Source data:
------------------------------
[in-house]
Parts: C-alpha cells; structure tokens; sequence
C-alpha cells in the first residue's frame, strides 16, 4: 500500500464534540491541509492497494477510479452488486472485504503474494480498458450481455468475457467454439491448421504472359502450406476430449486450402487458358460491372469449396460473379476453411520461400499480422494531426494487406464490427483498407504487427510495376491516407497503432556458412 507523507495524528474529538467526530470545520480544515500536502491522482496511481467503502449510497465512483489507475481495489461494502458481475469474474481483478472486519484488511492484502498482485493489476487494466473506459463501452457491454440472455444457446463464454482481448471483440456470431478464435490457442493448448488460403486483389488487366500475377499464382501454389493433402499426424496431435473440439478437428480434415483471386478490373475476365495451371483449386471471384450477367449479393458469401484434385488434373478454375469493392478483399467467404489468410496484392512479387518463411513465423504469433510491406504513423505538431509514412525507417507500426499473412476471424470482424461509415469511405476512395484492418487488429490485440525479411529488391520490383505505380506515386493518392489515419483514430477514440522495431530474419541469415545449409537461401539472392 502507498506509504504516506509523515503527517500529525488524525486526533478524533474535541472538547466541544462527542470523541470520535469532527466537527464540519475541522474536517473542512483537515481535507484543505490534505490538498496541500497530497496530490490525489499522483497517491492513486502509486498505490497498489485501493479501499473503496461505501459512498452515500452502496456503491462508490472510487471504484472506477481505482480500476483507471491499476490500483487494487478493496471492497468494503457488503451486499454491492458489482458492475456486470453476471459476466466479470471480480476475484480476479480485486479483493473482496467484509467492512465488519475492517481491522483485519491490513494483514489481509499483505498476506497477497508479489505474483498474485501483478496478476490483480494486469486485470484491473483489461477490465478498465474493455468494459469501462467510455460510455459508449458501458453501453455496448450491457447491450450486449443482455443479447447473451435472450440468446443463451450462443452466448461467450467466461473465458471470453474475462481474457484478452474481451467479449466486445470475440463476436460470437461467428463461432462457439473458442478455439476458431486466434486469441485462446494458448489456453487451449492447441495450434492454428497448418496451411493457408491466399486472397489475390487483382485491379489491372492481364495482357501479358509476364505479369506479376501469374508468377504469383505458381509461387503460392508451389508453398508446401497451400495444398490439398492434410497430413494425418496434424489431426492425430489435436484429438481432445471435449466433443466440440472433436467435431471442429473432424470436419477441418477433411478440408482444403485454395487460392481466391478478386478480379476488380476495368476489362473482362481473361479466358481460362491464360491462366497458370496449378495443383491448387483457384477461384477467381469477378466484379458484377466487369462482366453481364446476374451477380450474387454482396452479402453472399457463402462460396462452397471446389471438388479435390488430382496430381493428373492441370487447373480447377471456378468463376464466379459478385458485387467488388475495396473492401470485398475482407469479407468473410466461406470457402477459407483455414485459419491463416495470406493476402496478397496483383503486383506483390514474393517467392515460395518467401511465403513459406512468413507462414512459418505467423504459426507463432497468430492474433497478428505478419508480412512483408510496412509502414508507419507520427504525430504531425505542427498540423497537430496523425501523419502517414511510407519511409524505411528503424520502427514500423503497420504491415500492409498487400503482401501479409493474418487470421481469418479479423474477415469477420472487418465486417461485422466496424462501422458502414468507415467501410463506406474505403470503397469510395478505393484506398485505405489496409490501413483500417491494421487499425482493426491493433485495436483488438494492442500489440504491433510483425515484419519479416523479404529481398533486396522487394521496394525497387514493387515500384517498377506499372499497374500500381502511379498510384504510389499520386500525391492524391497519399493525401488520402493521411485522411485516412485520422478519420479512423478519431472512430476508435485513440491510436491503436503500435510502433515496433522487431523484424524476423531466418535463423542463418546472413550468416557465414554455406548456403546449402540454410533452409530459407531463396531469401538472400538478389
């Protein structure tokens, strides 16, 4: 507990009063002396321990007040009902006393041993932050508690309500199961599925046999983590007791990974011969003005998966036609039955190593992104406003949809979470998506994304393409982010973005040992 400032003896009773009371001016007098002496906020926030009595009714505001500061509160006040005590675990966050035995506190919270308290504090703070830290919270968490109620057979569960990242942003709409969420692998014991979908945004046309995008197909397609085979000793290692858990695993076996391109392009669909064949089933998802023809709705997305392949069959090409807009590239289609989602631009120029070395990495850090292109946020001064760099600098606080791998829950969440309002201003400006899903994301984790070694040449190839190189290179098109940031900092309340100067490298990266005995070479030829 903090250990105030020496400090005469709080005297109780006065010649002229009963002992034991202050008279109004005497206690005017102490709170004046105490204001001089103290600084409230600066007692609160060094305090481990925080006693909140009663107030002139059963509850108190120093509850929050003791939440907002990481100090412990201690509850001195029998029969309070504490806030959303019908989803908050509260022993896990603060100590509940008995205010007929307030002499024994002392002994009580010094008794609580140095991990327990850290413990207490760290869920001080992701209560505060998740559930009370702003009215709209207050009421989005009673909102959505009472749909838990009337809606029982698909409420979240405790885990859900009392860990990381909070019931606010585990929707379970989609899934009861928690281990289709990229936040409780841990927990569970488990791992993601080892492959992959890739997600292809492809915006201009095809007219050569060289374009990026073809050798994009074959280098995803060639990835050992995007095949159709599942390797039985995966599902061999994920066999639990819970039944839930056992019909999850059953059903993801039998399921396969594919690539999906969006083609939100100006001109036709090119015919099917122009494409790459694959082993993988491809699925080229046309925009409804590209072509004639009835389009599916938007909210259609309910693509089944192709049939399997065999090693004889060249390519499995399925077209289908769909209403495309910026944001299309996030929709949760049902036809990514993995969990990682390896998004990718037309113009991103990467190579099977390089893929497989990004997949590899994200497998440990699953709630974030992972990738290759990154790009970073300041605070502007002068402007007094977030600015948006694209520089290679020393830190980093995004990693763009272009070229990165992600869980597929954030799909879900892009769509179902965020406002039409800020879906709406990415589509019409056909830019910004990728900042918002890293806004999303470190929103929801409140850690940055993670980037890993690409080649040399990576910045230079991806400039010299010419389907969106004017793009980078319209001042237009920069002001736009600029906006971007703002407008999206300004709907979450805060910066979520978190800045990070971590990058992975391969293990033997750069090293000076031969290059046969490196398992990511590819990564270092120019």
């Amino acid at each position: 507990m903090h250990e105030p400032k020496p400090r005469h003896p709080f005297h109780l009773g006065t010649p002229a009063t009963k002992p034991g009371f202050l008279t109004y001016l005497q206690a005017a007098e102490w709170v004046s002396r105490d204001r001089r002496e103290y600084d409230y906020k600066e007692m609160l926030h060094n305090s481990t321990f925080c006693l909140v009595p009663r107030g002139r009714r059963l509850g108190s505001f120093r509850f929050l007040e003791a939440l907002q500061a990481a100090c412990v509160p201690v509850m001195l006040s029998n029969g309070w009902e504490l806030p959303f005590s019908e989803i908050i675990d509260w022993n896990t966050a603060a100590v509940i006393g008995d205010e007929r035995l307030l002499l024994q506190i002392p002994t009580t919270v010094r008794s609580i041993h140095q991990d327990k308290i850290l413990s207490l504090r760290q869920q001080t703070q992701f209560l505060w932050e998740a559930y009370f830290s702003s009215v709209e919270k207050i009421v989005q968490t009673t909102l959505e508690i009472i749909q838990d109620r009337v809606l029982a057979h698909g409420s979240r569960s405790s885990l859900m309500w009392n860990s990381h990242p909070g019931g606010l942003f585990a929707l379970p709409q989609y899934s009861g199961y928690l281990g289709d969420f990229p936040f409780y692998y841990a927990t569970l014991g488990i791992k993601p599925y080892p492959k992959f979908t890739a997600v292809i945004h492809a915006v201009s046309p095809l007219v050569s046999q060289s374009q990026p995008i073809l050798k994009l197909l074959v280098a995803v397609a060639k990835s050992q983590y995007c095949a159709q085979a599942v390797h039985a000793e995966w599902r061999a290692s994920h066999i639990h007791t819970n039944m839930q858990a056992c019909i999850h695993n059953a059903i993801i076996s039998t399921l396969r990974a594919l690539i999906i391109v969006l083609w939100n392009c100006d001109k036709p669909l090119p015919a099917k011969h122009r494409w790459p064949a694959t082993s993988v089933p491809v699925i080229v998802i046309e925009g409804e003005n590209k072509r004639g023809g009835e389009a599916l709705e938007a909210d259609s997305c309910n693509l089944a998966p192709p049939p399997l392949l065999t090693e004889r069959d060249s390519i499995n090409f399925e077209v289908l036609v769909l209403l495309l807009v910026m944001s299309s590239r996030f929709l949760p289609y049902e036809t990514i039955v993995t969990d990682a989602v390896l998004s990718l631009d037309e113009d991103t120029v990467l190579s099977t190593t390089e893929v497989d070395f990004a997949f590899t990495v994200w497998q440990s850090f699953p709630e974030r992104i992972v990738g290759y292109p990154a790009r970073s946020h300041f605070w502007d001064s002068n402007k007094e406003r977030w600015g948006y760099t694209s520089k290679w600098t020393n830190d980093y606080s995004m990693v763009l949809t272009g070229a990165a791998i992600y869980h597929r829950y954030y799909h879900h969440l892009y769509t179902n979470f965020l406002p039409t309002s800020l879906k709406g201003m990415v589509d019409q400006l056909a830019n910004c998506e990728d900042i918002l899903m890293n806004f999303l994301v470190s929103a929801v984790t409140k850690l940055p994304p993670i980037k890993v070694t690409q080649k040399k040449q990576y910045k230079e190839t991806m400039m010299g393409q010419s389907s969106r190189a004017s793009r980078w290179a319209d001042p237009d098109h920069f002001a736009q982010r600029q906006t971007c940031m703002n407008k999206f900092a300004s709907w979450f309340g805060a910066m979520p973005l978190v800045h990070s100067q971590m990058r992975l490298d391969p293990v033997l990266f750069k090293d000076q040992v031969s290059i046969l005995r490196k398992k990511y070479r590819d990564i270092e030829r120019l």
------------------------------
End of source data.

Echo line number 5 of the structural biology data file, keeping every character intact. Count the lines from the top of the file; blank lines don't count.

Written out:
């Amino acid at each position: 507990m903090h250990e105030p400032k020496p400090r005469h003896p709080f005297h109780l009773g006065t010649p002229a009063t009963k002992p034991g009371f202050l008279t109004y001016l005497q206690a005017a007098e102490w709170v004046s002396r105490d204001r001089r002496e103290y600084d409230y906020k600066e007692m609160l926030h060094n305090s481990t321990f925080c006693l909140v009595p009663r107030g002139r009714r059963l509850g108190s505001f120093r509850f929050l007040e003791a939440l907002q500061a990481a100090c412990v509160p201690v509850m001195l006040s029998n029969g309070w009902e504490l806030p959303f005590s019908e989803i908050i675990d509260w022993n896990t966050a603060a100590v509940i006393g008995d205010e007929r035995l307030l002499l024994q506190i002392p002994t009580t919270v010094r008794s609580i041993h140095q991990d327990k308290i850290l413990s207490l504090r760290q869920q001080t703070q992701f209560l505060w932050e998740a559930y009370f830290s702003s009215v709209e919270k207050i009421v989005q968490t009673t909102l959505e508690i009472i749909q838990d109620r009337v809606l029982a057979h698909g409420s979240r569960s405790s885990l859900m309500w009392n860990s990381h990242p909070g019931g606010l942003f585990a929707l379970p709409q989609y899934s009861g199961y928690l281990g289709d969420f990229p936040f409780y692998y841990a927990t569970l014991g488990i791992k993601p599925y080892p492959k992959f979908t890739a997600v292809i945004h492809a915006v201009s046309p095809l007219v050569s046999q060289s374009q990026p995008i073809l050798k994009l197909l074959v280098a995803v397609a060639k990835s050992q983590y995007c095949a159709q085979a599942v390797h039985a000793e995966w599902r061999a290692s994920h066999i639990h007791t819970n039944m839930q858990a056992c019909i999850h695993n059953a059903i993801i076996s039998t399921l396969r990974a594919l690539i999906i391109v969006l083609w939100n392009c100006d001109k036709p669909l090119p015919a099917k011969h122009r494409w790459p064949a694959t082993s993988v089933p491809v699925i080229v998802i046309e925009g409804e003005n590209k072509r004639g023809g009835e389009a599916l709705e938007a909210d259609s997305c309910n693509l089944a998966p192709p049939p399997l392949l065999t090693e004889r069959d060249s390519i499995n090409f399925e077209v289908l036609v769909l209403l495309l807009v910026m944001s299309s590239r996030f929709l949760p289609y049902e036809t990514i039955v993995t969990d990682a989602v390896l998004s990718l631009d037309e113009d991103t120029v990467l190579s099977t190593t390089e893929v497989d070395f990004a997949f590899t990495v994200w497998q440990s850090f699953p709630e974030r992104i992972v990738g290759y292109p990154a790009r970073s946020h300041f605070w502007d001064s002068n402007k007094e406003r977030w600015g948006y760099t694209s520089k290679w600098t020393n830190d980093y606080s995004m990693v763009l949809t272009g070229a990165a791998i992600y869980h597929r829950y954030y799909h879900h969440l892009y769509t179902n979470f965020l406002p039409t309002s800020l879906k709406g201003m990415v589509d019409q400006l056909a830019n910004c998506e990728d900042i918002l899903m890293n806004f999303l994301v470190s929103a929801v984790t409140k850690l940055p994304p993670i980037k890993v070694t690409q080649k040399k040449q990576y910045k230079e190839t991806m400039m010299g393409q010419s389907s969106r190189a004017s793009r980078w290179a319209d001042p237009d098109h920069f002001a736009q982010r600029q906006t971007c940031m703002n407008k999206f900092a300004s709907w979450f309340g805060a910066m979520p973005l978190v800045h990070s100067q971590m990058r992975l490298d391969p293990v033997l990266f750069k090293d000076q040992v031969s290059i046969l005995r490196k398992k990511y070479r590819d990564i270092e030829r120019l």